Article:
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dc.contributor.authorvan de Merwe, Jasonen_US
dc.contributor.authorHodge, Maryen_US
dc.contributor.authorA. Olszowy, Henryen_US
dc.contributor.authorM.Whittier, Joanen_US
dc.contributor.authorIbrahim, Kamarruddinen_US
dc.contributor.authorLee, Joeen_US
dc.date.accessioned2017-04-24T10:36:00Z
dc.date.available2017-04-24T10:36:00Z
dc.date.issued2009en_US
dc.date.modified2009-12-24T03:05:15Z
dc.identifier.issn00916765en_US
dc.identifier.doi10.1289/ehp.0900813en_AU
dc.identifier.urihttp://hdl.handle.net/10072/28010
dc.description.abstractBackground: Persistent organic pollutants (POPs) -such as organochlorine pesticides (OCPs) , polychlorinated biphenyls (PCBs) , and polybrominated diphenyl ethers (PBDEs) -and heavy metals have been reported in sea turtles at various stages of their life cycle. These chemicals can disrupt development and function of wildlife. Furthermore, in areas such as Peninsular Malaysia, where the human consumption of sea turtle eggs is prevalent, egg contamination may also have public health implications. Objective: In the present study we investigated conservation and human health risks associated with the chemical contamination of green turtle (Chelonia mydas) eggs in Peninsular Malaysia. Methods: Fifty-five C. mydas eggs were collected from markets in Peninsular Malaysia and analyzed for POPs and heavy metals. We conducted screening risk assessments (SRAs) and calculated the percent of acceptable daily intake (ADI) for POPs and metals to assess conservation and human health risks associated with egg contamination. Results: C. mydas eggs were available in 9 of the 33 markets visited. These eggs came from seven nesting areas from as far away as Borneo Malaysia. SRAs indicated a significant risk to embryonic development associated with the observed arsenic concentrations. Furthermore, the concentrations of coplanar PCBs represented 3?300 times the ADI values set by the World Health Organization. Conclusions: The concentrations of POPs and heavy metals reported in C. mydas eggs from markets in Peninsular Malaysia pose considerable risks to sea turtle conservation and human health.en_US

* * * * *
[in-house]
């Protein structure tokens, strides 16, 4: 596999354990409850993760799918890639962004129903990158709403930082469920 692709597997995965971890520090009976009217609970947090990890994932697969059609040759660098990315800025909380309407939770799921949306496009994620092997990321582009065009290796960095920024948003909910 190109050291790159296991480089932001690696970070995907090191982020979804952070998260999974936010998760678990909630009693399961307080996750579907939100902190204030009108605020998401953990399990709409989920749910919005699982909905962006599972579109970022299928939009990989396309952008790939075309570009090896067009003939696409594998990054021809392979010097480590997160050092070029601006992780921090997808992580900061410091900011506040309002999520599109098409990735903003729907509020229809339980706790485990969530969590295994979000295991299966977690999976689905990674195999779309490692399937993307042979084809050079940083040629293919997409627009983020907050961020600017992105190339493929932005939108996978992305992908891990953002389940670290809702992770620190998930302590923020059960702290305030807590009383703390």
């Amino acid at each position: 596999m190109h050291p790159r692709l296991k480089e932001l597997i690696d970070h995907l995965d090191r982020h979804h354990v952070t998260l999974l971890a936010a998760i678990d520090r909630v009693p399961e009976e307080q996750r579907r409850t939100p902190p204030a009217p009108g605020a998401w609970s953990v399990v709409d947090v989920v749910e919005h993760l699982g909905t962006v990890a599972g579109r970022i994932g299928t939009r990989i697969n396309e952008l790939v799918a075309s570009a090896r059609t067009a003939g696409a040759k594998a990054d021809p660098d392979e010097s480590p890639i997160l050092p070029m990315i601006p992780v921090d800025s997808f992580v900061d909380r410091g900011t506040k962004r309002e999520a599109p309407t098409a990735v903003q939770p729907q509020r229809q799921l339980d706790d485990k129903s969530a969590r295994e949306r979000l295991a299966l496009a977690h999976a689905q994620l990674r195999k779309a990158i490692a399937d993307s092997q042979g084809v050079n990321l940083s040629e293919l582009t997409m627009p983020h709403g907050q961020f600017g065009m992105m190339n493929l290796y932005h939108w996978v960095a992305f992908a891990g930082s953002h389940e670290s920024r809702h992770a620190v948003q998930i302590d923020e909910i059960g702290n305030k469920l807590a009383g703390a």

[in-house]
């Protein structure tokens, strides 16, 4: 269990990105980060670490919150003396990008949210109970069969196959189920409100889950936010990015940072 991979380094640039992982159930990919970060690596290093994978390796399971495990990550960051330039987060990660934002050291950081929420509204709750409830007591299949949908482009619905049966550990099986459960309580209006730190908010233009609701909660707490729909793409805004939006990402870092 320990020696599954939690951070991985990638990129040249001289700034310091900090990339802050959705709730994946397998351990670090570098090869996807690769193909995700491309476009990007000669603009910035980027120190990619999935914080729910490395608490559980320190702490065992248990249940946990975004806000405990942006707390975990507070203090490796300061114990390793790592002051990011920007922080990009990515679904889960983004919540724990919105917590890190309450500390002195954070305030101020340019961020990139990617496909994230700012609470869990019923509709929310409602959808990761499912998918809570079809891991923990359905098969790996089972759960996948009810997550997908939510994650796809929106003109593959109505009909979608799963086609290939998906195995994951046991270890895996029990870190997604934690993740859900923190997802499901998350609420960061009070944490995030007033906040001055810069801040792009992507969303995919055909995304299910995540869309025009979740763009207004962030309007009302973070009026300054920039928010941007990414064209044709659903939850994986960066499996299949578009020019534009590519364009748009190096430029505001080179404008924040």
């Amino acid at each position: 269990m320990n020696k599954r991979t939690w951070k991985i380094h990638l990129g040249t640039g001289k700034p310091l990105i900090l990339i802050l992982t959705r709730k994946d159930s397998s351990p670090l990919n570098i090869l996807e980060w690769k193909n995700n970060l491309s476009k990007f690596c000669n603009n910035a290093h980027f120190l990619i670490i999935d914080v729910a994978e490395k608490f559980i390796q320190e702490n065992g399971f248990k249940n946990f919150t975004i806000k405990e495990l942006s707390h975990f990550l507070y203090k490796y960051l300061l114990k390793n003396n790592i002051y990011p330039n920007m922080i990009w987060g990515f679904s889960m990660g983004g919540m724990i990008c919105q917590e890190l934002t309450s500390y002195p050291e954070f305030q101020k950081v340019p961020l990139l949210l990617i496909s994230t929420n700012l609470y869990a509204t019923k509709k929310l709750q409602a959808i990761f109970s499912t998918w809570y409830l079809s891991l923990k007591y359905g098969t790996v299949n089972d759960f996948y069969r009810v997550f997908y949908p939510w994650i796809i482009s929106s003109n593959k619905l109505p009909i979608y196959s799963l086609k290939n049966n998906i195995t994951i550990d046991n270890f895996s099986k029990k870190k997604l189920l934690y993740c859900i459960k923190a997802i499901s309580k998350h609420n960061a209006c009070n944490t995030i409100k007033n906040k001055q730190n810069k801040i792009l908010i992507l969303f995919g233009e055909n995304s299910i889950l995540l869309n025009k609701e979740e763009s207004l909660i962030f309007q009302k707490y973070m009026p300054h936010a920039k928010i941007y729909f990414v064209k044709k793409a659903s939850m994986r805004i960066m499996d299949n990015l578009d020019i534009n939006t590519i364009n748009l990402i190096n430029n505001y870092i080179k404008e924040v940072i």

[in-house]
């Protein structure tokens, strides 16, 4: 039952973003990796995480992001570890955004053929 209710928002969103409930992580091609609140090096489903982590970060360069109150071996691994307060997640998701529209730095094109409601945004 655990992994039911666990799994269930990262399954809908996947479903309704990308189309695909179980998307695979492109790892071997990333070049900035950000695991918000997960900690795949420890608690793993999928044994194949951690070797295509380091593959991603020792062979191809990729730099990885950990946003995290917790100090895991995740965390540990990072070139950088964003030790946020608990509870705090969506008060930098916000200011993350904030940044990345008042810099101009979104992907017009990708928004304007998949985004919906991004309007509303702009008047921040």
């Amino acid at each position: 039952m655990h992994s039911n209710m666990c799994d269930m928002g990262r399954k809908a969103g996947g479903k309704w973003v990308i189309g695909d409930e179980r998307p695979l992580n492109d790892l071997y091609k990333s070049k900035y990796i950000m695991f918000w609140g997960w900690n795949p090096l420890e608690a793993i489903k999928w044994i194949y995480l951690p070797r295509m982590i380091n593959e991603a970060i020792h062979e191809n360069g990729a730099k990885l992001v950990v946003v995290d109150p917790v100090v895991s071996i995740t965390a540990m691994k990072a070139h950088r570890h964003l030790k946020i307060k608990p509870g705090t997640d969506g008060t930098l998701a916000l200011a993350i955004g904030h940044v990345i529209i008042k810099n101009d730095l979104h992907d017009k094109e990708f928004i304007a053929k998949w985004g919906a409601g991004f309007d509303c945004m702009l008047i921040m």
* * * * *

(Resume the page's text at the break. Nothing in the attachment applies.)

dc.description.peerreviewedYesen_US
dc.description.publicationstatusYesen_AU
dc.format.extent563782 bytes
dc.format.mimetypeapplication/pdf
dc.languageEnglishen_US
dc.language.isoen_AU
dc.publisherNational Institute of Environmental Health Sciencesen_US
dc.publisher.placeUSAen_US
dc.publisher.urihttp://ehp.niehs.nih.gov/en_AU
dc.relation.ispartofstudentpublicationYen_AU
dc.relation.ispartofpagefrom1397en_US
dc.relation.ispartofpageto1401en_US
dc.relation.ispartofissue9en_US
dc.relation.ispartofjournalEnvironmental Health Perspectivesen_US
dc.relation.ispartofvolume117en_US
dc.rights.retentionYen_AU
dc.subject.fieldofresearchWildlife and Habitat Managementen_US
dc.subject.fieldofresearchEnvironmental Monitoringen_US
dc.subject.fieldofresearchcode050211en_US
dc.subject.fieldofresearchcode050206en_US
dc.titleChemical Contamination of Green Turtle (Chelonia mydas) Eggs in Peninsular Malaysia: Implications for Conservation and Public Healthen_US
dc.typeJournal articleen_US
dc.type.descriptionC1 - Peer Reviewed (HERDC)en_US
dc.type.codeC - Journal Articlesen_US
gro.facultyGriffith Sciences, Griffith School of Environmenten_US
gro.rights.copyrightCopyright remains with the authors 2009. The attached file is reproduced here in accordance with the copyright policy of the publisher. For information about this journal please refer to the journal's website or contact the authors.en_AU
gro.date.issued2009
gro.hasfulltextFull Text


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